The Globe -- Bethlehem
Thursday, August 5, 1926
A Swing Along Athletic Row

Tom Cahill Out of Soccer
For the purpose of adopting a schedule, the American Soccer League held a meeting at Providence Sunday. The schedule drawn up by President Cunningham was not accepted and will have to be materially revamped before satisfactory to the league. Most important of the meeting was the resignation of Thomas W. Cahill from an advisory position with the league. Tom, after years devoted to the promotion and development of soccer, is washing his hands entirely of American Soccer League activities. The writer, for one, does not believe that Cahill will retire. Soccer is his first and last love and after years devoted to it, surely is not retiring to give his remaining years to some other pursuit. Tom stands pretty solid in the St. Louis district and there is where he probably will locate. This might be a good thing for soccer, since the East is recognized far superior to the Wets in its brand of play. Cahill might work to inject some imported stock in the Western teams and if he succeeds, the Western teams should become more of a threat in challenging for the National supremacy. Cahill didn't like the idea of being dropped as secretary to act in an advisory capacity.

A Tribute to the "Old Roman"
While it has frequently been intimated that Cahill played politics and for that reason has been shorn of his power as secretary of the big professional soccer league, he is deserving of the credit for thoroughly establishing the game in this country. A clipping from a Boston newspaper reached this desk in which the following tribute to Cahill, in spite of what his faults might have been, will be approved as well merited:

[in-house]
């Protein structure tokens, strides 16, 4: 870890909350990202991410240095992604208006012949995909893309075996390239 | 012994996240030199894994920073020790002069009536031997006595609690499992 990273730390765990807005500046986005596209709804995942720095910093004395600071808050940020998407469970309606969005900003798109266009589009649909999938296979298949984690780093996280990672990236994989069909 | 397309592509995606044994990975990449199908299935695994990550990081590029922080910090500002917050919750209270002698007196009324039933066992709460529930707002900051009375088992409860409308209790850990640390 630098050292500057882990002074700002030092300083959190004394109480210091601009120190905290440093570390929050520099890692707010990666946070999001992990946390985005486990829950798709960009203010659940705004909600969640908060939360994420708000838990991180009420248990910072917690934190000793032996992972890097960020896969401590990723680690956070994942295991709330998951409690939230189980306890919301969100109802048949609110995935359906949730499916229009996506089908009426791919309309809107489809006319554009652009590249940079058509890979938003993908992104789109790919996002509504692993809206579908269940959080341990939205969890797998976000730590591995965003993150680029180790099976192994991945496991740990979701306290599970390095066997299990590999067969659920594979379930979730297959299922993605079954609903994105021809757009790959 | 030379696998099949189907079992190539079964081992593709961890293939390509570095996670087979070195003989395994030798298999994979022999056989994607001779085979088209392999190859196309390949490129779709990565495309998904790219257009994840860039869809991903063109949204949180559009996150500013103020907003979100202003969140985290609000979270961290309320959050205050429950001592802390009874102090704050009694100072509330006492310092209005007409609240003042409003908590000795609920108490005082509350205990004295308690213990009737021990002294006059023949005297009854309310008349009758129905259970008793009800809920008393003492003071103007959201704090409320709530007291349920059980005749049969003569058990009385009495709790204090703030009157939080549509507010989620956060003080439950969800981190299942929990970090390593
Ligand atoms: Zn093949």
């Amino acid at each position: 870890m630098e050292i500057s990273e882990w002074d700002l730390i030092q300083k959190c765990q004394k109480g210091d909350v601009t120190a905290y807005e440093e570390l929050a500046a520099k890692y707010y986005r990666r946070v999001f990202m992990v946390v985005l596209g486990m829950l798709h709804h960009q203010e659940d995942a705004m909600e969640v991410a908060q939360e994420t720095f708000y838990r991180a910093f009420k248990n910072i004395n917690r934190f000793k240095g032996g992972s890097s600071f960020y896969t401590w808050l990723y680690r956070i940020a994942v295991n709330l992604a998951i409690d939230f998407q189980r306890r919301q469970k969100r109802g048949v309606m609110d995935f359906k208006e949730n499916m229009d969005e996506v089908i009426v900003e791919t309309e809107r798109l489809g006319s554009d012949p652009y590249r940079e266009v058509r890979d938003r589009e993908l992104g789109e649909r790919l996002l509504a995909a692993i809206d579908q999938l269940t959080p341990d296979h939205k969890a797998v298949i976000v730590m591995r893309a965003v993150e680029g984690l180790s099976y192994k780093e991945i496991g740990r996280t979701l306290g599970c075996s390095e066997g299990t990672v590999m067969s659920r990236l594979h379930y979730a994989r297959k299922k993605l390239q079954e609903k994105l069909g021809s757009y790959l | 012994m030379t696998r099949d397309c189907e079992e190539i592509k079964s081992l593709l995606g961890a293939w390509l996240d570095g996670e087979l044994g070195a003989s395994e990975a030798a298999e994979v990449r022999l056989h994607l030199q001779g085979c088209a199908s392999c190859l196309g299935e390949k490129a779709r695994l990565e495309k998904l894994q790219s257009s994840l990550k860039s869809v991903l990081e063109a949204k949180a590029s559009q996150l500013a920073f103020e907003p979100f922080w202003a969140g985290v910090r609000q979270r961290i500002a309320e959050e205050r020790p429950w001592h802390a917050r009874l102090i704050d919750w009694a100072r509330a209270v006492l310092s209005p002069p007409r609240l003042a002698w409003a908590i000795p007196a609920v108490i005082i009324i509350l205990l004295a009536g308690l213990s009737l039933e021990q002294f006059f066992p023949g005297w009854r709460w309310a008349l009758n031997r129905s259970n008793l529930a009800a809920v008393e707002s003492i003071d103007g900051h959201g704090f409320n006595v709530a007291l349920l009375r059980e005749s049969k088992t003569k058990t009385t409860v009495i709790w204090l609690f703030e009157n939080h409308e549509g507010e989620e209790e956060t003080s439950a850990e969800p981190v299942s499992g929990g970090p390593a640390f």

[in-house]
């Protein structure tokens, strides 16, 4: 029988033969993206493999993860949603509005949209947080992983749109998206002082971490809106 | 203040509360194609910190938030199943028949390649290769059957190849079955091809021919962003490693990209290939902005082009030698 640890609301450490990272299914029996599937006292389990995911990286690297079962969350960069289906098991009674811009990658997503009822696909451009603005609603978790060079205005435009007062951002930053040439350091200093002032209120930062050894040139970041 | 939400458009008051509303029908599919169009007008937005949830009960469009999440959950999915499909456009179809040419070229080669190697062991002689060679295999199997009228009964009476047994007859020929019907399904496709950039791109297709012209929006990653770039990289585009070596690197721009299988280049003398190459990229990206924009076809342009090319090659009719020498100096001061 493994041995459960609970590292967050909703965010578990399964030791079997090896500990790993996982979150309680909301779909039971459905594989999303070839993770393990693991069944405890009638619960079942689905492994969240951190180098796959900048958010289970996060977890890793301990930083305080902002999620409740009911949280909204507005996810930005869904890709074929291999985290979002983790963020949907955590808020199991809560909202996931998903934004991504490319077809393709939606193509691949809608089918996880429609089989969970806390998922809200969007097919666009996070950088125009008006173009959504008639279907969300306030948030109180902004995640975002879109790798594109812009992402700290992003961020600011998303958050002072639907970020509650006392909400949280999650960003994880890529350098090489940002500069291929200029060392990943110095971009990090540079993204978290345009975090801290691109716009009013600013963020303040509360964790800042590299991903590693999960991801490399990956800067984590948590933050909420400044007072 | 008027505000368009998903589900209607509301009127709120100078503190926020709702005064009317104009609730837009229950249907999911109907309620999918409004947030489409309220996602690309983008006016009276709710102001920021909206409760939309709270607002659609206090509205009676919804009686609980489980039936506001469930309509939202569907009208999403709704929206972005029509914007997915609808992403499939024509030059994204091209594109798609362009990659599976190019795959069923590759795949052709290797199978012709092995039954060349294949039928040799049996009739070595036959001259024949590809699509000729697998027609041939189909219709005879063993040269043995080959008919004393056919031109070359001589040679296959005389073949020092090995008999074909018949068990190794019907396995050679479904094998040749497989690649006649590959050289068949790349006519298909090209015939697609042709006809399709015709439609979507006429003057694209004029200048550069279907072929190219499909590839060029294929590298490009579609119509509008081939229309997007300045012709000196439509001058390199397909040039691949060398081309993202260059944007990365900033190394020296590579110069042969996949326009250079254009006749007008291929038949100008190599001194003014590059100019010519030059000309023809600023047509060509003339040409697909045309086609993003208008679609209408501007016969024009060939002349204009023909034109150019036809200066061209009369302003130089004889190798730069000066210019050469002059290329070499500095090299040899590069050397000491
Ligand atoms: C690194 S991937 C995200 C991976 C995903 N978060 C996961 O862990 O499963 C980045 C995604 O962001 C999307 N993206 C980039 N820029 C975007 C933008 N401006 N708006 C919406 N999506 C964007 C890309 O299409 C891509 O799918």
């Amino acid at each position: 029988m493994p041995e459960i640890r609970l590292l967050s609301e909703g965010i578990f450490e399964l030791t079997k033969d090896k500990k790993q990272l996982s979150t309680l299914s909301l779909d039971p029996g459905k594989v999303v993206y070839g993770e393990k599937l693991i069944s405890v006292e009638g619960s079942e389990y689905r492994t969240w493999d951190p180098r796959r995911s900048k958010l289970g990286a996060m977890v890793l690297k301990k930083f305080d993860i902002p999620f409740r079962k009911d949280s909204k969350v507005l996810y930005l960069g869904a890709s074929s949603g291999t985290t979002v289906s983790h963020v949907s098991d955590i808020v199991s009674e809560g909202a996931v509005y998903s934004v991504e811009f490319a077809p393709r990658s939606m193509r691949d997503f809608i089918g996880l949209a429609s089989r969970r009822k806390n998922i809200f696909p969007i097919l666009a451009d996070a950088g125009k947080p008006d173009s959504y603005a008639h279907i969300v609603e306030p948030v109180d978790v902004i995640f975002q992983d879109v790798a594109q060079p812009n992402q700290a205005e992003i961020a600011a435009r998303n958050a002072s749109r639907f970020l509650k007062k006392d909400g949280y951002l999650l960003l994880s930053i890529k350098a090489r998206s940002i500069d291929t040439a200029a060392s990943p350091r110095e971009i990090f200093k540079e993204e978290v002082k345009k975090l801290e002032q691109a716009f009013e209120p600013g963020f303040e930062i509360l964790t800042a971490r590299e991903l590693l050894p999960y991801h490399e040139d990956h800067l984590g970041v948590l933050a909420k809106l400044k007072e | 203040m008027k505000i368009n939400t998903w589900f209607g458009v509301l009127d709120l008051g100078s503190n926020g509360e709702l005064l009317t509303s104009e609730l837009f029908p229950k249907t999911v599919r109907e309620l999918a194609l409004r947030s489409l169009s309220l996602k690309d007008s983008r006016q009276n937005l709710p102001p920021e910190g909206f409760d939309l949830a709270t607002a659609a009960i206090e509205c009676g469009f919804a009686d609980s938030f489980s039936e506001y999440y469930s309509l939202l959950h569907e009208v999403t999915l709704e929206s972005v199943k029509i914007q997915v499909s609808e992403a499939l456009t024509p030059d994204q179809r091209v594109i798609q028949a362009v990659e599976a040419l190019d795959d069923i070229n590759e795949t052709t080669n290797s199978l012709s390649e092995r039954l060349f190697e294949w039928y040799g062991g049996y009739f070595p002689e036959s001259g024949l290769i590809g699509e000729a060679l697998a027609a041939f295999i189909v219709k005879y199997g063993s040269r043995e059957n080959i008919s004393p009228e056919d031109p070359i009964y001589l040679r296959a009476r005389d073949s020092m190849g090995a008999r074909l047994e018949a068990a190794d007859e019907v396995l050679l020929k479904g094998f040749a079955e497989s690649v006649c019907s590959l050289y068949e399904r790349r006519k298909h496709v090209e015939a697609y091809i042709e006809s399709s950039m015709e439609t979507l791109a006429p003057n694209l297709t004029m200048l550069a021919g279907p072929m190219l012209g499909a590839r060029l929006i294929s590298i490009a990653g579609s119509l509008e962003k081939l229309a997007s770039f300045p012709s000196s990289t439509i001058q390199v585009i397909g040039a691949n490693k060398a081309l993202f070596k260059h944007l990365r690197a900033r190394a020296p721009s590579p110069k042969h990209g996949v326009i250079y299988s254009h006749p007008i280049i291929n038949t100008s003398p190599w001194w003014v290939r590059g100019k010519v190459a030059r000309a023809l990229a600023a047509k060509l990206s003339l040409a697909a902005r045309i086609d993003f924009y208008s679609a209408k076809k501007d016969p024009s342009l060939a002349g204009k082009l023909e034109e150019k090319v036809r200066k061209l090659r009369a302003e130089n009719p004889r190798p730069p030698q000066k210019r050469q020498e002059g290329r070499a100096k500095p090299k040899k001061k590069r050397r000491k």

"Tom Cahill has been identified with the kicking game for many a year -- in this country as an executive and across the pond as pilot of teams sent to Europe to cement international soccer relations with "old country" clubs. As a matter of fact, Tom Cahill worked harder for soccer than any other individual in the United States. Last season he was secretary of the American Soccer League, but recently when Mr. Cunningham succeeded Fred Smith, of Brooklyn, as president, the new head of the circuit naturally desired a Boston man to handle the secretarial duties. However, it was the vote of the league delegates to keep Mr. Cahill in an advisory capacity, but the veteran impresario of the sport, when waited upon by a committee, refused to accept the advisor position and preferred to step down altogether.

Anent Mr. Cunningham
The writer does not know Mr. Cunningham personally and therefore is no judge to criticize his executive abilities. The season will tell. We are told that Mr. Cunningham has been an ardent soccer devotee for a very brief period and in that event will probably have much to learn. We do know, however, that if Mr. Cunningham devotes the time and efforts to soccer that has been the lot of Thomas Cahill and along the right channels, the game will grow bigger and better and his success is assured. There can be no politics or lending an ear to undue influences. Everybody must get a square shake and it is on the latter that the success of the league is assured.


1926-1927
Bethlehem Steel Soccer Club